When analyzing the data we followed a grounded theory approach (Glaser and Strauss, 1967; Nunan, 1992). Accordingly, we did not have a preconceived list of outcomes that we were expecting to find. Instead, we wanted the impact of the seminars to emerge from the data. Putting this approach into practice was made possible by the fact that the researcher conducting the interviews and carrying out the initial data analysis was an outsider to the project. As a starting point, she was aware of the fact that the seminars were committed to helping teachers become more reflective in a way that enhances student learning. During the interviews she asked open-ended questions, and this allowed teachers to give their personal views on what involvement in the seminar had meant to them.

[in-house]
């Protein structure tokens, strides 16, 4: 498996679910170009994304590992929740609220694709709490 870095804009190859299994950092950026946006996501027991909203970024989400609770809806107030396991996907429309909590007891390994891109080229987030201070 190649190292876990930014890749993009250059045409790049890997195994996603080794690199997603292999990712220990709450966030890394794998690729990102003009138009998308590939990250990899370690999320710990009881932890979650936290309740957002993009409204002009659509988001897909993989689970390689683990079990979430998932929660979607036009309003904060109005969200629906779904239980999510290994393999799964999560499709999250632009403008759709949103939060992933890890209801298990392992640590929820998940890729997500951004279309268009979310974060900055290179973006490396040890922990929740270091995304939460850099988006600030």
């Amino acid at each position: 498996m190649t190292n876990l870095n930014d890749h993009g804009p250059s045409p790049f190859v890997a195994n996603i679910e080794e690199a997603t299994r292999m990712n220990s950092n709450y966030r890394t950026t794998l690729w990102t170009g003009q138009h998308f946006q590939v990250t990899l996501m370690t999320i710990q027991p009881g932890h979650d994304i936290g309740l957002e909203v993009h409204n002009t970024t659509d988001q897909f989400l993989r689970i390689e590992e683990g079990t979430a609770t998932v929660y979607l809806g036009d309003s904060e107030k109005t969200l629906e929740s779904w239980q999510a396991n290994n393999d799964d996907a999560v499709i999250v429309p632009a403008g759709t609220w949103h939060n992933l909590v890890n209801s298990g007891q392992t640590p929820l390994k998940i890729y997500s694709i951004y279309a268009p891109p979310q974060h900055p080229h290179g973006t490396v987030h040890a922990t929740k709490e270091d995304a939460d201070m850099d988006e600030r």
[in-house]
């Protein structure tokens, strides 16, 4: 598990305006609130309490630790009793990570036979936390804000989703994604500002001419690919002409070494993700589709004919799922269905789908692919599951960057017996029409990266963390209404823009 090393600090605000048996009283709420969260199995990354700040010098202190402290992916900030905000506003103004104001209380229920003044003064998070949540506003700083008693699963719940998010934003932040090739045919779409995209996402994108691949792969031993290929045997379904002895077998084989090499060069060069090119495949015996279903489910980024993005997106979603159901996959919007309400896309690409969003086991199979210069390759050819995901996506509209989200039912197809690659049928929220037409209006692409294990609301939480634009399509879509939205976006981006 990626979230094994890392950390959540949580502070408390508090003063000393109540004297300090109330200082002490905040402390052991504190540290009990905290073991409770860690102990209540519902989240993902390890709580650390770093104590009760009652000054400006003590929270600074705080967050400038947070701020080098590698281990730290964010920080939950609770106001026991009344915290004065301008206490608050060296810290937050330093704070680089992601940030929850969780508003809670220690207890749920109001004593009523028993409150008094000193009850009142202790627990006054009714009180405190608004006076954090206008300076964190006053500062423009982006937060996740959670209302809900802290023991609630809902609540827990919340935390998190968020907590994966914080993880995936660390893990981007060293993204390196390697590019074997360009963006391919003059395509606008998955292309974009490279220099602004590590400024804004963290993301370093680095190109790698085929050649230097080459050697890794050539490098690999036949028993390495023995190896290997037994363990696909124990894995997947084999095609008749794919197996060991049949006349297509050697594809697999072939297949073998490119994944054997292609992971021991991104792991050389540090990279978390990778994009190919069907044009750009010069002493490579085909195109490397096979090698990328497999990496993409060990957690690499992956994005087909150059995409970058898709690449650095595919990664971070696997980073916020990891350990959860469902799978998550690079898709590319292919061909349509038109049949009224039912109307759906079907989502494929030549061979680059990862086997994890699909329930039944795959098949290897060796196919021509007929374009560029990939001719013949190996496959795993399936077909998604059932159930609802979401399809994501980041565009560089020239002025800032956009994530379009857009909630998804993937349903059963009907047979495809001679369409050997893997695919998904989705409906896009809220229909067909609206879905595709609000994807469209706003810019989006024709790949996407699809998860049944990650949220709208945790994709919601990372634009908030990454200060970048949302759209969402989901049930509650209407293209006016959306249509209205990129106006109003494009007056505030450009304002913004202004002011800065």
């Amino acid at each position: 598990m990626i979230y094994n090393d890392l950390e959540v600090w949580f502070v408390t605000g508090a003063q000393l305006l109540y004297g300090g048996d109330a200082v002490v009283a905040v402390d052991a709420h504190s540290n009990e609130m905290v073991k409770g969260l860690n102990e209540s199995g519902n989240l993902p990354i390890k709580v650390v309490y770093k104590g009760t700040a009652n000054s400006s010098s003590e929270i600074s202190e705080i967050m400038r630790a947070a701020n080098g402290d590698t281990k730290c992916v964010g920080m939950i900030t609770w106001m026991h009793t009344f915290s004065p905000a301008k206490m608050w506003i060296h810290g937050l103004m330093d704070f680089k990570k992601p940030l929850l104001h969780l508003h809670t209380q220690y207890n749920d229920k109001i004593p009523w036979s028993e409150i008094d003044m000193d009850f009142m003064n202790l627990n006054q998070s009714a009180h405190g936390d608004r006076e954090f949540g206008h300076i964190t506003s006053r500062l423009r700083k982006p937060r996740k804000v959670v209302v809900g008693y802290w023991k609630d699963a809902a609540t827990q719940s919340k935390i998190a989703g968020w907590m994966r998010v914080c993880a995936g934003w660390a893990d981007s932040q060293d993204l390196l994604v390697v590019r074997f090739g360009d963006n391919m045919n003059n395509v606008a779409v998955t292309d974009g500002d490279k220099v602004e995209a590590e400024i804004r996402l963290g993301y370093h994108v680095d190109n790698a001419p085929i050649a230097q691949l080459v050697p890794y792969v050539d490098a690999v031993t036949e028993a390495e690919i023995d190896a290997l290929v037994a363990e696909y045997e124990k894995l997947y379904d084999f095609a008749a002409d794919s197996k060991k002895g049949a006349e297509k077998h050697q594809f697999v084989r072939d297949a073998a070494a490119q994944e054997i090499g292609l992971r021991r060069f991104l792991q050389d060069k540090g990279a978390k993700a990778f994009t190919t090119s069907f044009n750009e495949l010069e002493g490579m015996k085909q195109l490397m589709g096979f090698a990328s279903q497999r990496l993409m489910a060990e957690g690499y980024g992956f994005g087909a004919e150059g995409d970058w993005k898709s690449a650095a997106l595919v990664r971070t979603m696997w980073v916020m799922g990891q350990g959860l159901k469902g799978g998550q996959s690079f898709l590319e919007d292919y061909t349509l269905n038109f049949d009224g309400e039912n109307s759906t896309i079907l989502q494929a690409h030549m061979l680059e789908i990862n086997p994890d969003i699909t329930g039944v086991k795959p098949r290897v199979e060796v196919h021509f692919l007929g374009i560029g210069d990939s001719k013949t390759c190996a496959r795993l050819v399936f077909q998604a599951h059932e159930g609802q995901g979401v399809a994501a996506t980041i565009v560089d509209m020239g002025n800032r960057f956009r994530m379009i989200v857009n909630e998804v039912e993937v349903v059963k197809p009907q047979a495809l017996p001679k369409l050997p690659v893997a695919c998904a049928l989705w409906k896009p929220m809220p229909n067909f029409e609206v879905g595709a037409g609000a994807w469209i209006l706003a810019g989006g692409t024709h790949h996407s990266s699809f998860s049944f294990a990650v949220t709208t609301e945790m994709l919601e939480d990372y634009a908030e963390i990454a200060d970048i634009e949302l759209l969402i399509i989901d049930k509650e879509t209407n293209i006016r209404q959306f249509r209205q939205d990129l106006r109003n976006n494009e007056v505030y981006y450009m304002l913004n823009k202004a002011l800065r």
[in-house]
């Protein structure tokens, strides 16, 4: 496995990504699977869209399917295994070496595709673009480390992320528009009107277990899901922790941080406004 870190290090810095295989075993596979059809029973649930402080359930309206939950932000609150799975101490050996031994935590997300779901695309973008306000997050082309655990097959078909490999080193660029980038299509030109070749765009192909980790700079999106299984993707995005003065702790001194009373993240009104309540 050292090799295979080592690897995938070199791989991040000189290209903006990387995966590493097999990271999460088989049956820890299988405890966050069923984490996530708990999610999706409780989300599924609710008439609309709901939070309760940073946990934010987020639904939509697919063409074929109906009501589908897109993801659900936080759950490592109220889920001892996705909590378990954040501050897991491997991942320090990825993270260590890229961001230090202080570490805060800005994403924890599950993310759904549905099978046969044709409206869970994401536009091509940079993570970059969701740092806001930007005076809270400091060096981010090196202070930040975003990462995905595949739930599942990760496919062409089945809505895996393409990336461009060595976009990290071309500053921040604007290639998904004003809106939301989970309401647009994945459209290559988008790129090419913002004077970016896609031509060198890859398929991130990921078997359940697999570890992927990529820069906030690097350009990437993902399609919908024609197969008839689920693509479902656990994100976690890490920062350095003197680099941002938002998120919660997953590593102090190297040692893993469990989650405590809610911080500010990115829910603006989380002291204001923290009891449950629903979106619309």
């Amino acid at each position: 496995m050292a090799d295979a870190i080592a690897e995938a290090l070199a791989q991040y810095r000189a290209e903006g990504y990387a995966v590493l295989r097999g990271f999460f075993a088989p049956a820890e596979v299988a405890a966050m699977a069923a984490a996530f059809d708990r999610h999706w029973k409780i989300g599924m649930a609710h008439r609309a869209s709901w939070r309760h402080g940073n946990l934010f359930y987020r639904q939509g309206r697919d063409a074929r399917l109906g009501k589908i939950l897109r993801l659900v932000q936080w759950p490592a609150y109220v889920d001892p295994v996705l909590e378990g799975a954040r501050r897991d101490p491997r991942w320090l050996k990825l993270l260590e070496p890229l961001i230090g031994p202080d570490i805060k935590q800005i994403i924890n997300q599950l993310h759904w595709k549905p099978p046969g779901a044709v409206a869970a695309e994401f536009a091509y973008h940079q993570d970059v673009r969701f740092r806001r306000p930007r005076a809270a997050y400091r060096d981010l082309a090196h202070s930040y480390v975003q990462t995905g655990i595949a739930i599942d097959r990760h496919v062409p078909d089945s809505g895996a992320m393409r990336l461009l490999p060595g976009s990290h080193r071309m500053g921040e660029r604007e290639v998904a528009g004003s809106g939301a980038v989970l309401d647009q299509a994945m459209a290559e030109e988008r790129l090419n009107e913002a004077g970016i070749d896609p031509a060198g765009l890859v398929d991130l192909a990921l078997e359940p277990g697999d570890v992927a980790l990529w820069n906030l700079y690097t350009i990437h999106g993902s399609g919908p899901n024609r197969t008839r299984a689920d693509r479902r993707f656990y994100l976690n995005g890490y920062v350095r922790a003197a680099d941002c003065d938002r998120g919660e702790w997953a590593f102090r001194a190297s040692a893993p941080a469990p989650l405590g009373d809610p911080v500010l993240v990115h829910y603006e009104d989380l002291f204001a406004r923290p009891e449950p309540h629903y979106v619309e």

The following six categories of seminar outcomes emerged from the initial data analysis:

  1. Renewed enthusiasm for teaching
  2. Looking at teaching with “fresh eyes”
  3. Shifts in understanding teaching
  4. Becoming more reflective and aware as teachers
  5. Enhancing the quality of student learning
  6. Building professional communities

As a next step, these six categories of seminar benefits were compared to participant feedback found in earlier project documentation, such as notes from early, informal discussions with participant teachers, TKP seminar observation sheets and other field notes. No additional categories were identified; the six categories appeared to cover all the learning benefits that the participating teachers had described in written course feedback and during earlier interviews conducted for the purposes of project evaluation. However, some of these earlier teacher comments shed light on aspects of teacher learning which, although fitting within one of the six categories, were not so clearly highlighted during the follow-up interviews. In other words, with the help of this additional source of documentary data, a richer and more complete picture of seminar outcomes emerged.